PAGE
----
“Well, I have other things to do now,” Bernard replied. Everyone has other things and better things to do. Bernard’s English wasn’t excellent. I judged him on his appearance, which I will not describe.  When we had twenty minutes left, I went to dry heave in the bathroom next door.

“You don’t see me,” I wailed when I got back. “I miss Vincent.” One time a kid I was babysitting said she missed her old babysitter. I did not care enough to feel insulted.

That morning I’d woken up at 3:30 a.m. and meditated for forty-five minutes all through the Hour of God. Then I made coffee, drawing and colouring in six red moula bandha root chakras as it brewed.


moula bandha root chakra.
Courtesy of Crayola.
Since it was the Full Moon, I did not practice yoga. Instead I drank coffee and tried to complete the book I am working on about cleaning. It is called, “The Deep Cleans Life Cleanse: 99 Strategies for feeling smug and on type of life.” Strategies include cleaning the gunk underneath your light switches with a toothbrush, eradicating rubbermaids and bathroom baskets, and throwing out your fat pants. I only had 32 strategies left to go. Somehow, I listed them all in point form. When I was done, I masturbated, ovulated, ran out of the house to get a latte, and then totally crapped out. It seems I am no longer a two-coffee per-day sort of person.

I should have asked Bernard why he became a crisis counsellor. It’s possible he became a crisis counsellor due to the fact that his life was a total disaster. Just like people who write self-help books about being smug and on top of life do so due to the fact that their lives are a total disaster. Their lives if not their Tupperware drawers. As it happens, I own no Tupperware. I own very little.

“Call us if you’re not okay,” Bernard said as I left. Pretty sure I won’t.

Facebook keeps showing me memories of my happy Prozac face.
Back when I used to be on Prozaac, and it wasn't making me twitchy or suicidal, I told you I was ready to fall in love. You laughed and said, “Everyone loves apple pie.” I don’t love apple pie, but will eat it on occasion to be polite.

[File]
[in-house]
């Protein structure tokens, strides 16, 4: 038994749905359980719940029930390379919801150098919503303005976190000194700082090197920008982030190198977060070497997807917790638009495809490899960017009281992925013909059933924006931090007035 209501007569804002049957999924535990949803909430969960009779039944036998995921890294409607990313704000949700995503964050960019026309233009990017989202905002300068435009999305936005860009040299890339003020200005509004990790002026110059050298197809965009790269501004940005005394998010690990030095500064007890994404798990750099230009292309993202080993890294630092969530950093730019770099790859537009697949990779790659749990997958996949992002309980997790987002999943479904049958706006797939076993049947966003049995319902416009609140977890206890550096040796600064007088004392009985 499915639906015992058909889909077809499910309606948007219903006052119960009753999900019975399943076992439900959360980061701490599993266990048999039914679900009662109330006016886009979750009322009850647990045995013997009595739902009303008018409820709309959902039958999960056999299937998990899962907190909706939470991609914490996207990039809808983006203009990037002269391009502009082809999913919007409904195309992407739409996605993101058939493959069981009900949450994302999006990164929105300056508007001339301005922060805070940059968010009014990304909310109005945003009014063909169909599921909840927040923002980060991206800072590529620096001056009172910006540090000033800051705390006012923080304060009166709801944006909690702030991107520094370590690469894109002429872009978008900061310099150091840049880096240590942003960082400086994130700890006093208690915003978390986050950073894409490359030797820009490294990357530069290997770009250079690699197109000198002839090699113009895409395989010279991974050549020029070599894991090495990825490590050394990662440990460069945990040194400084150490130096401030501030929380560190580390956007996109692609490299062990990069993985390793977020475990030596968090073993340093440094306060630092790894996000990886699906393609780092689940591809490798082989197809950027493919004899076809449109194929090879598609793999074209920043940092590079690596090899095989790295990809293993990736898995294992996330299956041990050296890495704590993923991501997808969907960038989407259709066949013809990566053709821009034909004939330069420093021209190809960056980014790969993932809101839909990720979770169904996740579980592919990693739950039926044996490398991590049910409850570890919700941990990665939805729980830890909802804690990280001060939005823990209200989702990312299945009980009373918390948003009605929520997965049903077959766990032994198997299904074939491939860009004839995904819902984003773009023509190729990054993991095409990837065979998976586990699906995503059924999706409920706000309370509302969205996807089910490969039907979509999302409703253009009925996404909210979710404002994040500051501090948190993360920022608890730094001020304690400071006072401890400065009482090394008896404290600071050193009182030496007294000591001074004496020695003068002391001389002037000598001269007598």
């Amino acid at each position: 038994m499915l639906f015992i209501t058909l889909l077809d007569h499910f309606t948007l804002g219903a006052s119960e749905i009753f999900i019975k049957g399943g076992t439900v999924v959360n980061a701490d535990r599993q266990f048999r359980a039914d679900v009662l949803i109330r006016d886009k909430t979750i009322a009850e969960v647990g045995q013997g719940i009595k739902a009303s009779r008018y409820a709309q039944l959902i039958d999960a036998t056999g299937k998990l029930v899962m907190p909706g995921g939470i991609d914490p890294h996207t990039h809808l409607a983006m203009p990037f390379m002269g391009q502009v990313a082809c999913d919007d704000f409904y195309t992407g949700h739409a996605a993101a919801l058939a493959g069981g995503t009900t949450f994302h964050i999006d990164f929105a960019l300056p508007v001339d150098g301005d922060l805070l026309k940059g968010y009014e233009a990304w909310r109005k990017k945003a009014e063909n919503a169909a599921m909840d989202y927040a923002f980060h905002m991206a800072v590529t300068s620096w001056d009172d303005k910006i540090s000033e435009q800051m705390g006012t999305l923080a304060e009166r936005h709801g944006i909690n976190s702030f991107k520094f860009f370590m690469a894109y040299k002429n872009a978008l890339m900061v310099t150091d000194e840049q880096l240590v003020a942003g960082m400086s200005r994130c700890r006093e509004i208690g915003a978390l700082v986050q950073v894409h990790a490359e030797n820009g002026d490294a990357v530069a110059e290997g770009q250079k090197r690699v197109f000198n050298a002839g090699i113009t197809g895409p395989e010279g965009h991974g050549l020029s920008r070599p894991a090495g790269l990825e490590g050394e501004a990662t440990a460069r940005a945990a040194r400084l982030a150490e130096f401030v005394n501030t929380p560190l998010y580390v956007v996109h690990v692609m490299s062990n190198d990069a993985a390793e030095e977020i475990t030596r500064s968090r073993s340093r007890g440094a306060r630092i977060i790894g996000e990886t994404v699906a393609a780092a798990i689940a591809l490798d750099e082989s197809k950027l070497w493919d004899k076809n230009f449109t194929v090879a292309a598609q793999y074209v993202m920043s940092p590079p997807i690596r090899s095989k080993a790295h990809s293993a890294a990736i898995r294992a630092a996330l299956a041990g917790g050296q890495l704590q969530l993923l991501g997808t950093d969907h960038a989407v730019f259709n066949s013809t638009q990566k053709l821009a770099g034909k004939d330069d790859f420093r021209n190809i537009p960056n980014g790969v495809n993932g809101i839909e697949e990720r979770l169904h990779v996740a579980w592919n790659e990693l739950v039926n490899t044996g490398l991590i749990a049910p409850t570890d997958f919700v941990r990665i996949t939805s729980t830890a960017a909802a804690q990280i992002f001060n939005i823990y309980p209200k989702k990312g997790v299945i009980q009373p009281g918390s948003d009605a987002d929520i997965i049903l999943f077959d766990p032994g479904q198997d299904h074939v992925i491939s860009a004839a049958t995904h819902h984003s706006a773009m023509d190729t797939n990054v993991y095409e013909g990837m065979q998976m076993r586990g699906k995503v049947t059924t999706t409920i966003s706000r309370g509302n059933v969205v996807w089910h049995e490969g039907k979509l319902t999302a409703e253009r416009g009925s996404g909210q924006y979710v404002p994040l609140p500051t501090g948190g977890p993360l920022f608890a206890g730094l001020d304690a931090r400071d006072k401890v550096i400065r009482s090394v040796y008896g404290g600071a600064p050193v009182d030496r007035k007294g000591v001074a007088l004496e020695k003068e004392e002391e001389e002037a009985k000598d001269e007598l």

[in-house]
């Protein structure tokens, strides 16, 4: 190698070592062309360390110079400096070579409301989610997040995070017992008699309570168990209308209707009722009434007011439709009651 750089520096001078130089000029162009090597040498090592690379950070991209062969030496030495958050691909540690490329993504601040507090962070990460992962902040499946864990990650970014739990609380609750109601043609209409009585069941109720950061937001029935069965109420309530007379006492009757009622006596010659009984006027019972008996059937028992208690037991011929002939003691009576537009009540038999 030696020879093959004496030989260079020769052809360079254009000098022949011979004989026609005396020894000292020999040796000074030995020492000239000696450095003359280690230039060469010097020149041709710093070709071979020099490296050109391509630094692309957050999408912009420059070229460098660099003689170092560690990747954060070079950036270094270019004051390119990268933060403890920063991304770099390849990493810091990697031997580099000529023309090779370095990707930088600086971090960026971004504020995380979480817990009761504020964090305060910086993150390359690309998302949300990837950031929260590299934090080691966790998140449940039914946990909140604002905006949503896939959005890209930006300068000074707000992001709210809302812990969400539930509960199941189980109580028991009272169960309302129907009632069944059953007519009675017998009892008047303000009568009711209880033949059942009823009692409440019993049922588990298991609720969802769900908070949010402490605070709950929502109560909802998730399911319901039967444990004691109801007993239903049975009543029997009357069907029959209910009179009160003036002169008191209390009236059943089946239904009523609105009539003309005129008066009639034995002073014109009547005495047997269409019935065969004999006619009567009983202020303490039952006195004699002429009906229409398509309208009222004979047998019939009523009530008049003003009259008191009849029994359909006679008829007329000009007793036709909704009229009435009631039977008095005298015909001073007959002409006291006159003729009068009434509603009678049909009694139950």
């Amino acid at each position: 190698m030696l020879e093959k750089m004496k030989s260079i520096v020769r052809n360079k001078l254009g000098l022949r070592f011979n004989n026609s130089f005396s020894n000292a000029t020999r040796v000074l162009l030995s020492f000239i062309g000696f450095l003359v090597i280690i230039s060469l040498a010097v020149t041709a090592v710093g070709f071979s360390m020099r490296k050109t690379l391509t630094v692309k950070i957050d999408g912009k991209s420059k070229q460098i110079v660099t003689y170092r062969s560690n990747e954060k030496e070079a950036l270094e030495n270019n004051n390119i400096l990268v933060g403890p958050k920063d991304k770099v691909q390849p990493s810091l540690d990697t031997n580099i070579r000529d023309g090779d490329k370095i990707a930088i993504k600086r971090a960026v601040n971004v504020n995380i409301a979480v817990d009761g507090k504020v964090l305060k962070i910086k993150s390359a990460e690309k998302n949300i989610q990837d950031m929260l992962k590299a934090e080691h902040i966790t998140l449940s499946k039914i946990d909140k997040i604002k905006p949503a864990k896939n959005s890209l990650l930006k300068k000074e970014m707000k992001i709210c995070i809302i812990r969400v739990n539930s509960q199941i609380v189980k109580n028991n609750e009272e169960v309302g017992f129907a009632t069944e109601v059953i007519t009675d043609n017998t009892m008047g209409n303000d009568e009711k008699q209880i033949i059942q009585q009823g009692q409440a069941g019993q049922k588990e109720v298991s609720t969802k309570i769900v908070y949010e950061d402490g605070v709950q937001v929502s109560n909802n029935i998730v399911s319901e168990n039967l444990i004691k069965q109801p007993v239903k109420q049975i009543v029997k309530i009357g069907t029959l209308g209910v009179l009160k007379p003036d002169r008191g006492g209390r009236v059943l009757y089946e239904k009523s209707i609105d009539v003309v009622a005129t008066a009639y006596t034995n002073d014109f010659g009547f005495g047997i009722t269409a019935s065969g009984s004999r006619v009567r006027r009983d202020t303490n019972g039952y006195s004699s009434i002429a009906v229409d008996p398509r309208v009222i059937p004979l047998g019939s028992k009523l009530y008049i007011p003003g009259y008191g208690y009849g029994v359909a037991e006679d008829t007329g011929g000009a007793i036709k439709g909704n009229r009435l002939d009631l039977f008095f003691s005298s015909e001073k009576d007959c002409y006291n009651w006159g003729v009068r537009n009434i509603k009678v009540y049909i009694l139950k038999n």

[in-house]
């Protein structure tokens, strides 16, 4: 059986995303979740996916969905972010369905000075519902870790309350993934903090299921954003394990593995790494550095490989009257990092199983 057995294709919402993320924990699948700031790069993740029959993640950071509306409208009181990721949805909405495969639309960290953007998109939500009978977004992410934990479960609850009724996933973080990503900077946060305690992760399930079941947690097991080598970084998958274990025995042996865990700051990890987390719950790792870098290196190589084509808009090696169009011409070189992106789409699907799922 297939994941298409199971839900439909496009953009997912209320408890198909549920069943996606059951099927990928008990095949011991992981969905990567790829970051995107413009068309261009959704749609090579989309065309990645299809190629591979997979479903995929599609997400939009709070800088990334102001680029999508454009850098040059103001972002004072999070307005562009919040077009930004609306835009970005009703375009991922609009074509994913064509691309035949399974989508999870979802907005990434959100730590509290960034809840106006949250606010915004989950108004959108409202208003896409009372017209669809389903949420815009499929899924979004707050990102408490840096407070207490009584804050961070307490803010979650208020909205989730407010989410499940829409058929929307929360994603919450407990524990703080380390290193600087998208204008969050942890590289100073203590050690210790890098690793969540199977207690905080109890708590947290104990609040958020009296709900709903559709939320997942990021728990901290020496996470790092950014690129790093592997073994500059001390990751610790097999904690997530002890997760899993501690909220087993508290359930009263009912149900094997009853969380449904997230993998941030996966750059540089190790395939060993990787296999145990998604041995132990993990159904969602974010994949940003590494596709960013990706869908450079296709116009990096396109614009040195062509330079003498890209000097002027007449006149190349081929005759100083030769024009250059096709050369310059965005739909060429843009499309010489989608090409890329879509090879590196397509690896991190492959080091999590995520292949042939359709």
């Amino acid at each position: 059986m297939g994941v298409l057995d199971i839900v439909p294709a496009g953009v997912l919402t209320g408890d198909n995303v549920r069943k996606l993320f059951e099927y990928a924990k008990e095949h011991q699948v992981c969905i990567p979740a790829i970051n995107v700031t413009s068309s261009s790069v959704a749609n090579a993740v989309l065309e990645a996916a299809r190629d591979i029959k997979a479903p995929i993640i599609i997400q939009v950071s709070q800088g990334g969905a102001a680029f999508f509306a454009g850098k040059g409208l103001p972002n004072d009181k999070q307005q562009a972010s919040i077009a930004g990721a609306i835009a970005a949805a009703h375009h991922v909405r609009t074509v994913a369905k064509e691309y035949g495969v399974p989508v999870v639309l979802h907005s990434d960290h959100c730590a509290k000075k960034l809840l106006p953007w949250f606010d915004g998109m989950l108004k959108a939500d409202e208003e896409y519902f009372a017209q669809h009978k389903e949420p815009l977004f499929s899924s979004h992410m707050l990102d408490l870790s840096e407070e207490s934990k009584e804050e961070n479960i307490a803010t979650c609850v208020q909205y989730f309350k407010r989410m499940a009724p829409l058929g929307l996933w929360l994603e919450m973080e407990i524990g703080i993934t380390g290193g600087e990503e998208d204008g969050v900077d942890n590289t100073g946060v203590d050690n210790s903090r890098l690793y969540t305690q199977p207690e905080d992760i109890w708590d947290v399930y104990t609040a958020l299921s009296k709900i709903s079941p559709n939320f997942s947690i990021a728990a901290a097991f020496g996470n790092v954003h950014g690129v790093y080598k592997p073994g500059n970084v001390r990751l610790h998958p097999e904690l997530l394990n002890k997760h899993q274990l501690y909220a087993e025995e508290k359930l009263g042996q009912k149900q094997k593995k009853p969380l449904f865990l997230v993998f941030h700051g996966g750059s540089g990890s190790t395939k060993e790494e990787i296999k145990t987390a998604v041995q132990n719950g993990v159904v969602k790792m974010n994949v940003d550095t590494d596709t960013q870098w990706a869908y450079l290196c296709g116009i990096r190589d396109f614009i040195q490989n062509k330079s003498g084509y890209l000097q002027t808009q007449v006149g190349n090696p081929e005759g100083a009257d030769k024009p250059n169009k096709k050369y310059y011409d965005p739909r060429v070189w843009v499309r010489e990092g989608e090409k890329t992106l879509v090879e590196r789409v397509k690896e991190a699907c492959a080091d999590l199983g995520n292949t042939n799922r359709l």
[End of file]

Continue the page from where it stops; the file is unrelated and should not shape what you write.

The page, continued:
I hope your Full Moon was better than mine.
Love, Erica.

Happy Prozac Face
Vincent was my therapist from October of 2016, and May 2017. After we ran out of subsidized sessions, I began to write him daily imaginary emails. I called the project, "Mondays without Vincent," and it turned out to be quite healing. You too can write imaginary emails to Vincent. In fact, if you'd like, you can send them to me, on any day of the week.


My secret address is: ericaschmidt85(at)gmail.com.

Let me know if you’d like a response. The correspondence can remain between us, or else we can share it here with others and maybe it could be healing for everyone. Love, Erica. 




Sad Face
Monday, August 8, 2017 (Full Moon)




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Twitter: @mypelvicfloor
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Bodhisattva Business Ventures:


Deep Cleans by Erica J. Schmidt (@deepcleanswitherica)
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Instagram: montrealhippiethreads



Dear Vincent. Are you lonely? Do you have a pain body?
Three Quickies, including, I still wish I was Miranda July
How I am violent, by Erica J. Schmidt



Sunday, 6 August 2017

Dear Vincent, How is your headstand going?


Dear Vincent,

How is your headstand going? Nice to run into you on the corner of Beaubien and St-Vallier, on Monday, July 31st, around 5:47 P.M. In fact, seeing you made my legs start to wobble, and my body proceeded to twitch for five and a half blocks before I began to sob in the company of my friend Caroline, as we stood beneath the glass of Plaza St. Hubert and in front of an unapologetic candy store where diabetics could easily eat their way into oblivion and/or death.